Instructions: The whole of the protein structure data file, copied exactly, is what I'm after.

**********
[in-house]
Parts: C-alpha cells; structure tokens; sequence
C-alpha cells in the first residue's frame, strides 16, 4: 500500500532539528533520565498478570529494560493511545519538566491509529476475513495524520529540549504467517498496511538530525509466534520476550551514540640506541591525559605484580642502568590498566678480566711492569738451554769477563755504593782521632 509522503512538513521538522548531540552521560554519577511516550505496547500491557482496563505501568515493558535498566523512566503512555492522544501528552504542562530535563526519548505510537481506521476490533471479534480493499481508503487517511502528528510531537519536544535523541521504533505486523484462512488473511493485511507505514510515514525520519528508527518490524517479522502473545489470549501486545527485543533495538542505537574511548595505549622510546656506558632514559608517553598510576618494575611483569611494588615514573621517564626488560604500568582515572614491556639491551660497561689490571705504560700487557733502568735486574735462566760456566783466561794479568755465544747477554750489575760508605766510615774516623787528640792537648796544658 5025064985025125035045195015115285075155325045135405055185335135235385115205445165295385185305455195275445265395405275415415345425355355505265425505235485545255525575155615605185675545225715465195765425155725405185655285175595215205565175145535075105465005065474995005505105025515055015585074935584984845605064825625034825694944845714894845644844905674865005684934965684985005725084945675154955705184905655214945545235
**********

[in-house]
Parts: C-alpha cells; structure tokens; sequence
C-alpha cells in the first residue's frame, strides 16, 4: 500500500532539528533520565498478570529494560493511545519538566491509529476475513495524520529540549504467517498496511538530525509466534520476550551514540640506541591525559605484580642502568590498566678480566711492569738451554769477563755504593782521632 509522503512538513521538522548531540552521560554519577511516550505496547500491557482496563505501568515493558535498566523512566503512555492522544501528552504542562530535563526519548505510537481506521476490533471479534480493499481508503487517511502528528510531537519536544535523541521504533505486523484462512488473511493485511507505514510515514525520519528508527518490524517479522502473545489470549501486545527485543533495538542505537574511548595505549622510546656506558632514559608517553598510576618494575611483569611494588615514573621517564626488560604500568582515572614491556639491551660497561689490571705504560700487557733502568735486574735462566760456566783466561794479568755465544747477554750489575760508605766510615774516623787528640792537648796544658 5025064985025125035045195015115285075155325045135405055185335135235385115205445165295385185305455195275445265395405275415415345425355355505265425505235485545255525575155615605185675545225715465195765425155725405185655285175595215205565175145535075105465005065474995005505105025515055015585074935584984845605064825625034825694944845714894845644844905674865005684934965684985005725084945675154955705184905655214945545235